An ADA Handle issued NFT is delivered to the buyer’s shipping wallet address. Once confirmed on the blockchain, the handle associates an address of the wallet in which it is located, and directs the funds to it each time it is cited in a transaction. The handle can be sent to another wallet, keeping the same name, but it will change the address for receiving funds to the new wallet.
The ADA Handle does not own the data associated with the address and never requests or interacts with the wallets private key, instead returning a valid Cardano cryptographic address each time a $handle is sent.
ADA Handle uses the format $handle ($mynickname, taking my previous example) and denotes it with $. The reason for using $ instead of @ is to differentiate yourself from social media platforms as an identifier of a user, and it could cause errors as it could tag a random user.
There can be two NFTs with the same asset name, but to differentiate the identity, the solution was to standardize the NFTs, which are protected by Policy ID.
In Cardano, all NFTs are minted with a unique Policy ID, which can only be generated by the Policy’s private key, and therefore acts as a guarantee of the NFT’s identity, thus being cryptographically secure, and guaranteeing that a handle is true and not can be copied. You can see the ADA Handle Policy ID, and the more than 200 thousand handles minted to date: f0ff48bbb7bbe9d59a40f1ce90e9e9d0ff5002ec48f232b49ca0fb9a
One of the advantages of UTXO-based blockchains is the increase in privacy, since for example, each time you send funds a new UTXO is created, and thus you can hide your real balance by fragmenting it into different “sub-wallets”. Address reuse is generally discouraged to improve privacy.
Writer’s note: $handle by definition is not a privacy solution. By purchasing a $handle, the address it points to is simply the UTXO it resides in, and this is why anyone can technically query the data.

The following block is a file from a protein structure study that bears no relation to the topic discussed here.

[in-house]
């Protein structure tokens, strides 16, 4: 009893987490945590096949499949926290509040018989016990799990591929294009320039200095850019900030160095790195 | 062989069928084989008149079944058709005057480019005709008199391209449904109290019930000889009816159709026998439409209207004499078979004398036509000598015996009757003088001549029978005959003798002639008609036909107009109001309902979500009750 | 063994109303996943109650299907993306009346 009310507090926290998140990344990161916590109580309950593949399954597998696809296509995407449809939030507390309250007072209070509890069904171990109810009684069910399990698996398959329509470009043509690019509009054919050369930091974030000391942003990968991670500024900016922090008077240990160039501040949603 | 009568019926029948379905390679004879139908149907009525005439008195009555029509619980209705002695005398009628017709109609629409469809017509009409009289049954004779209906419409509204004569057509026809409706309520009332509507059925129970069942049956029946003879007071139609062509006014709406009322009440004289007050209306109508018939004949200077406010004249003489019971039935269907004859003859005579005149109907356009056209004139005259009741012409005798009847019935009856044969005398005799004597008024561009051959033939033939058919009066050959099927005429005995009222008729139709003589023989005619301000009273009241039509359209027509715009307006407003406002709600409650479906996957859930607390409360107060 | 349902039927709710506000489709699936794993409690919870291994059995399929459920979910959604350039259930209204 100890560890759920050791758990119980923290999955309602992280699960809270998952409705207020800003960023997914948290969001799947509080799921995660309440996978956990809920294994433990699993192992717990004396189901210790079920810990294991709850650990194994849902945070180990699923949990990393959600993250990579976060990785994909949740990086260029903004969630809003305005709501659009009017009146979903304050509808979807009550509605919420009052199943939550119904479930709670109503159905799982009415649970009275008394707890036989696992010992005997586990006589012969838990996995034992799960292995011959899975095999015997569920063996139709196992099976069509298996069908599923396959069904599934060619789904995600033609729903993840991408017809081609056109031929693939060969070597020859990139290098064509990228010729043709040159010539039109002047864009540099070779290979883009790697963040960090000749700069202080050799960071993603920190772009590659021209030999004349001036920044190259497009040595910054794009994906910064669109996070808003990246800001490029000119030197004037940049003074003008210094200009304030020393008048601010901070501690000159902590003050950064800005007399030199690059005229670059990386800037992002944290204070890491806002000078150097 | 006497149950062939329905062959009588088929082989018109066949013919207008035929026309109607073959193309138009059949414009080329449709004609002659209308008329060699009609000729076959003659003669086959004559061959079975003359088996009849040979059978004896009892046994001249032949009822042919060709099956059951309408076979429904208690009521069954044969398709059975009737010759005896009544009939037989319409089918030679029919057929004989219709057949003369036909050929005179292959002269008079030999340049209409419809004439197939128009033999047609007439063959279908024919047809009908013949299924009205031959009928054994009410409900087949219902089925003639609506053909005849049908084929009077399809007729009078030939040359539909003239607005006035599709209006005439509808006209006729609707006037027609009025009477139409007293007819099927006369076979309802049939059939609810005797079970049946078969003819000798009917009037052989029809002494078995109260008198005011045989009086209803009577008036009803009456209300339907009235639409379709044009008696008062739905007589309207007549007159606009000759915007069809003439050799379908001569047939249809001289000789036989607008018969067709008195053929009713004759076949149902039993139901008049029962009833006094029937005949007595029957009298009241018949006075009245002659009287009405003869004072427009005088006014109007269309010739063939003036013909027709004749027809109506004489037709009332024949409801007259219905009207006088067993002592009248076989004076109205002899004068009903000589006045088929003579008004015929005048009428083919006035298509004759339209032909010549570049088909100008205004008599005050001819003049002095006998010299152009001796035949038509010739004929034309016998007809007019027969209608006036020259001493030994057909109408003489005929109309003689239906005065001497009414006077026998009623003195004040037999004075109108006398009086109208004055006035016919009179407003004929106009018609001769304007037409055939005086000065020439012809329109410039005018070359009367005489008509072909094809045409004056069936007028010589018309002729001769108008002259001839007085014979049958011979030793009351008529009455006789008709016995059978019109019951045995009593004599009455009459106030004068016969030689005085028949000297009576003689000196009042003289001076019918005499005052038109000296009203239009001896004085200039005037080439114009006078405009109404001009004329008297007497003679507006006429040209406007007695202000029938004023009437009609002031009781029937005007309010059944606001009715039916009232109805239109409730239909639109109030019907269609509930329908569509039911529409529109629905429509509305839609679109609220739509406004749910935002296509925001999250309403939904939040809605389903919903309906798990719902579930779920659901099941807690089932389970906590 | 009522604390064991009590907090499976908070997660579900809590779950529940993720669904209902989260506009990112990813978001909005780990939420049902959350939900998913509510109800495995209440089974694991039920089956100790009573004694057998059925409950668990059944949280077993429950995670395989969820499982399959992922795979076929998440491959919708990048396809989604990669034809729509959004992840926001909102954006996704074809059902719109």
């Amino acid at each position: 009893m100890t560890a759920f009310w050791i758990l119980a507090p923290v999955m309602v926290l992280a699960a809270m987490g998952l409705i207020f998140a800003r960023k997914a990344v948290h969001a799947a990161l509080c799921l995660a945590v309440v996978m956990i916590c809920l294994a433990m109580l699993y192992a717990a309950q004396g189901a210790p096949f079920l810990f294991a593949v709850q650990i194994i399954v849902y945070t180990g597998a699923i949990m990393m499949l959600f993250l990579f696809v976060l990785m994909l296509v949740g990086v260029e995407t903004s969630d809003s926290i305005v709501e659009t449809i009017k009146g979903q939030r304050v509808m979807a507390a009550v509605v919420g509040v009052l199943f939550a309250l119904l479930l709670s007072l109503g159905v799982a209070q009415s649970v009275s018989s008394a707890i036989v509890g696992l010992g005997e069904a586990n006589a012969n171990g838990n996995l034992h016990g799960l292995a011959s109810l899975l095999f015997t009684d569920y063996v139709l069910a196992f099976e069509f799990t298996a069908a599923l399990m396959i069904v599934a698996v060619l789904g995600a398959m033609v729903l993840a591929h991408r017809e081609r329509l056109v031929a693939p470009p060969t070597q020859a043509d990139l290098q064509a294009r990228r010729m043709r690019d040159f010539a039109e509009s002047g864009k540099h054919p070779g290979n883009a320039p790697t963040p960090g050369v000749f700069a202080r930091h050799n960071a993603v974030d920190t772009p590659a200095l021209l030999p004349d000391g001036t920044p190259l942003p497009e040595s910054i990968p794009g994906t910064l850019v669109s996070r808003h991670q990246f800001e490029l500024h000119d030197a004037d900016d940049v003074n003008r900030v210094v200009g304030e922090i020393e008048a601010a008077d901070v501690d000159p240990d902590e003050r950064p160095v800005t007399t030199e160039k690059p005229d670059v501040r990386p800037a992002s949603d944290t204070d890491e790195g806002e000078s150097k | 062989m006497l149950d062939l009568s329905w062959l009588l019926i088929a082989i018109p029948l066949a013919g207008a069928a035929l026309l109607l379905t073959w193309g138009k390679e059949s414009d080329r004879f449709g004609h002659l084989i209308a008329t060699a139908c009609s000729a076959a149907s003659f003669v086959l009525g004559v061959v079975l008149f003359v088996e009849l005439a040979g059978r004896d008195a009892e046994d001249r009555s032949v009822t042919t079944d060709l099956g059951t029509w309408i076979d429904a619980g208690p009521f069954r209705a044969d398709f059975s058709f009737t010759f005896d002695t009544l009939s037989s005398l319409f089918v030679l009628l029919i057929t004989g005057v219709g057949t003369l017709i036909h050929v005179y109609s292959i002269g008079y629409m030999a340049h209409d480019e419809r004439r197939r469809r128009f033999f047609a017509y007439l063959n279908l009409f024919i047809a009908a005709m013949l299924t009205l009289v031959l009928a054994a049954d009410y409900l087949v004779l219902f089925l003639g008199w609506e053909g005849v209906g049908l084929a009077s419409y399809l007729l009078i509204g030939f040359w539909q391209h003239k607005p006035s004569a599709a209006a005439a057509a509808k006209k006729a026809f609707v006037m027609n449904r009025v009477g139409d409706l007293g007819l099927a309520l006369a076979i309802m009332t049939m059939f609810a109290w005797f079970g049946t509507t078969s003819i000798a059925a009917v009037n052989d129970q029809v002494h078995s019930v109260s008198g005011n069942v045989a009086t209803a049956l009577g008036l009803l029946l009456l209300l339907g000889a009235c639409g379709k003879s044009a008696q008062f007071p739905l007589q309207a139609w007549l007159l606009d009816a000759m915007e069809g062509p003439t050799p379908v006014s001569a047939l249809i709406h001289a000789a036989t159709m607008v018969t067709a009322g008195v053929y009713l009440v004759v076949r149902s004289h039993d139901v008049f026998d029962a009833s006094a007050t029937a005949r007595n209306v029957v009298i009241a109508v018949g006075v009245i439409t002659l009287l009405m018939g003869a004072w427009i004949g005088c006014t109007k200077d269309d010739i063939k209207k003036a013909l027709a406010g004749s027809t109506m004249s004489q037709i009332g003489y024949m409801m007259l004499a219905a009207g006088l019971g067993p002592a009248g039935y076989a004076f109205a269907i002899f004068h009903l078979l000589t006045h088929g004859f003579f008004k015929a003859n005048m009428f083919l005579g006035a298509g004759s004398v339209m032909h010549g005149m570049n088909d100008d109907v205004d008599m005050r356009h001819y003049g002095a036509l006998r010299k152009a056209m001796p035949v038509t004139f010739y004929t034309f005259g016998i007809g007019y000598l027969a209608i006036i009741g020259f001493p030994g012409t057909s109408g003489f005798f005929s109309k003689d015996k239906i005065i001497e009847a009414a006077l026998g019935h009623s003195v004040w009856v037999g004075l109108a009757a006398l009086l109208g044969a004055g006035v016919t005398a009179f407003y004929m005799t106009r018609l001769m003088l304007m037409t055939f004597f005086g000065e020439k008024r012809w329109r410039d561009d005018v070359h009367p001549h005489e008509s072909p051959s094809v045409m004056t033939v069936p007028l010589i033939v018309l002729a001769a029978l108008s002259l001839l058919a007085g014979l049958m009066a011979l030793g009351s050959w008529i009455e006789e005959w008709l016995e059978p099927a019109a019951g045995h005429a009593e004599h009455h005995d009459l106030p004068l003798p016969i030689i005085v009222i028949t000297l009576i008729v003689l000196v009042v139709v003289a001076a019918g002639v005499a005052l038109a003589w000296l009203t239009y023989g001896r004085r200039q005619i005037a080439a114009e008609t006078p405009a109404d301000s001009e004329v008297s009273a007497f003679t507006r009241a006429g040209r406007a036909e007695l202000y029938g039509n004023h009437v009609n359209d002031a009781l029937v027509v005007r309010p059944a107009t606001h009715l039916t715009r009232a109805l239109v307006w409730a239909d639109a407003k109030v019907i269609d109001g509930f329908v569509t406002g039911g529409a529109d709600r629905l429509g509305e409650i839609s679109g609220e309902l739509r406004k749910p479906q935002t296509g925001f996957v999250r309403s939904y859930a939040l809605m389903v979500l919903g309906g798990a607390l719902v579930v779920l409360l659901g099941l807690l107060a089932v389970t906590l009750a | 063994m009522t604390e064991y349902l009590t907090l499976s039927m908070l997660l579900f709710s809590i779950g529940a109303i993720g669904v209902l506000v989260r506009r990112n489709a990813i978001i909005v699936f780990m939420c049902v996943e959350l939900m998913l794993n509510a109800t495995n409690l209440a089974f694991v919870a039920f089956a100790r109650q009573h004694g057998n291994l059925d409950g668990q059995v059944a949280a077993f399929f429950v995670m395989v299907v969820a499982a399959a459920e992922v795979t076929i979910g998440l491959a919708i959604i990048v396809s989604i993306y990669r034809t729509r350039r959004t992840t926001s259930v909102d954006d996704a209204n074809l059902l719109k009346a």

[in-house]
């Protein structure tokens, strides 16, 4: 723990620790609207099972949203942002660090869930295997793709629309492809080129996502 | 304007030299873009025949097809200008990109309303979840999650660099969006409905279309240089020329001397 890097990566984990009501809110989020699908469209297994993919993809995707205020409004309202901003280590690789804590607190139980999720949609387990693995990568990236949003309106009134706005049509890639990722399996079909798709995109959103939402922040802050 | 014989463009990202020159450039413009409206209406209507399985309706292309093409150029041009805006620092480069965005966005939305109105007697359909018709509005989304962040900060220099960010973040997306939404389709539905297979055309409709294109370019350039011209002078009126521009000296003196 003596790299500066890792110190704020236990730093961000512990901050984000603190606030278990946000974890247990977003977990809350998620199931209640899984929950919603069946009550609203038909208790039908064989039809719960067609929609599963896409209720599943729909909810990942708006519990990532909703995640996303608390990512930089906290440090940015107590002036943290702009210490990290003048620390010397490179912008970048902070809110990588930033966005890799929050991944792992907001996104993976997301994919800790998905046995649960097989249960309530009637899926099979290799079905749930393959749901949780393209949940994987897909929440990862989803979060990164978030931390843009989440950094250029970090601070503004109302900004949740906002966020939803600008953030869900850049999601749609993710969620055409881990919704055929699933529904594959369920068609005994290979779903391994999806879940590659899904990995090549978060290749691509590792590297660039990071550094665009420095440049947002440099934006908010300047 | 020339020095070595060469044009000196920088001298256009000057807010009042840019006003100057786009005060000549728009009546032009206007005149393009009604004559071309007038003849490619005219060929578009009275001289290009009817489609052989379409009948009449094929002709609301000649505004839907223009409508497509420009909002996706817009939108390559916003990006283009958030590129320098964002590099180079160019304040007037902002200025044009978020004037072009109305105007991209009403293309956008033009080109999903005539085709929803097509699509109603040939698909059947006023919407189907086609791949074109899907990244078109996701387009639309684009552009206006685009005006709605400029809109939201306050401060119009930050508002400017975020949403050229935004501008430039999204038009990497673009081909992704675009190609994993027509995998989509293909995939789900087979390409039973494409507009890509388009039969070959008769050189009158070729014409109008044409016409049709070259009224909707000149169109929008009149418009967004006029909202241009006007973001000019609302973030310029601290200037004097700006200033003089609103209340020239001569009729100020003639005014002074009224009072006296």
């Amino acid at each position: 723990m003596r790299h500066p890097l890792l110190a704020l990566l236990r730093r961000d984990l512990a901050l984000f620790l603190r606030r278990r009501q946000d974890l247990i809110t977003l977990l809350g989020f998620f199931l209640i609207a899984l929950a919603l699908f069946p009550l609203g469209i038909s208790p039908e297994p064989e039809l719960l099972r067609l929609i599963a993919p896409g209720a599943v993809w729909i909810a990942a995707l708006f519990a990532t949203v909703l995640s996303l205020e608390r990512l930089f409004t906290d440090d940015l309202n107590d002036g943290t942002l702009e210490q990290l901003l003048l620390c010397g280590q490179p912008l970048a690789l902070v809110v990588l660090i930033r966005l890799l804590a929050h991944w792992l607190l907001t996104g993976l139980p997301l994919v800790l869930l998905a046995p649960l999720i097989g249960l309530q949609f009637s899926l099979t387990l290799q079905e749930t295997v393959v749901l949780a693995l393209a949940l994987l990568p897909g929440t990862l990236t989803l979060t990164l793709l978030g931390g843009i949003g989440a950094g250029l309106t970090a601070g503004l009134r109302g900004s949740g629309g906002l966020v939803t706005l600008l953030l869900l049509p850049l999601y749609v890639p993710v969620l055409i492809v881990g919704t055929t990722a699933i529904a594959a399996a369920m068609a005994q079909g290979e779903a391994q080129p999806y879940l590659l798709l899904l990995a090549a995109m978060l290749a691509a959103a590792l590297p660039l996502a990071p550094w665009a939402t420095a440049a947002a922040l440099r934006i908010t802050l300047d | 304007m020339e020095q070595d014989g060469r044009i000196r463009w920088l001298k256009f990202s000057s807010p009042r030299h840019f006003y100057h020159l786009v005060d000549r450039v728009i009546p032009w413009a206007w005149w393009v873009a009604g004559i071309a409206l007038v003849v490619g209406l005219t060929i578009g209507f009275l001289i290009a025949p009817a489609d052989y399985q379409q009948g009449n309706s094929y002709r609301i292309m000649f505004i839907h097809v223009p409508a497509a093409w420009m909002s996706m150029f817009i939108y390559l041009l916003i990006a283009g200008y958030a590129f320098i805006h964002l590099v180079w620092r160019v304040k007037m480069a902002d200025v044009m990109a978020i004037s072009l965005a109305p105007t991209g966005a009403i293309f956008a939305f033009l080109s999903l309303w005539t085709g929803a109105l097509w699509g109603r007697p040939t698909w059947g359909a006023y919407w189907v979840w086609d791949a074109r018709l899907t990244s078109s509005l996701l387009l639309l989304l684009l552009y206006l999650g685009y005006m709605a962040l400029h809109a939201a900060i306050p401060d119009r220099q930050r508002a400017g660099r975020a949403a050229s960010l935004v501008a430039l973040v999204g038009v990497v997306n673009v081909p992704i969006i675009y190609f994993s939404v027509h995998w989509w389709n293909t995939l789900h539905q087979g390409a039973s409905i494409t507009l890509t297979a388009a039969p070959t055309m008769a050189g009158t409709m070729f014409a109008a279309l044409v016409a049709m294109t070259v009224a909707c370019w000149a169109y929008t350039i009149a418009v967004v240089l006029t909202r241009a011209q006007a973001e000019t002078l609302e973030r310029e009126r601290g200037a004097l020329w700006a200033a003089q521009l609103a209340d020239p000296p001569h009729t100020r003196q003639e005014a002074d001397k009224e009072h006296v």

The development is open source, and is published in GitHub, reviewable by the community.
The ADA Handle team has recently released an update to their 2023 Roadmap:
The company Kora Labs is the developer of ADA Handle.
The 3 founders of ADA Handle tell on the website who they are:
—Calvin has nearly 15 years of web software experience ranging from small side-projects to fortune 500 companies, to Facebook. Before starting ADA Handle, he started The Crypto Drip with Goose, a growing community of like-minded crypto enthusiasts intent on redefining decentralized media.
—Conrad is an InfoSec and IT infrastructure engineer, with 20 years of corporate experience, 10 of those in New York City. Conrad is a sports aficionado. When he’s not working, you’ll catch him on the West Side Highway cycling or skateboarding.
—Mr. Goose comes from the competitive suit-and-tie world of commercial lending in Silicon Valley. After years of stringent professionalism working with some of the largest tech companies in the world, Mr. Goose decided it was time for an about face. Finding Cardano was a perfect fit for his ethos as he brings a light-hearted yet severely professional approach to negotiation, management, and business strategy.
You can see the rest of the team here.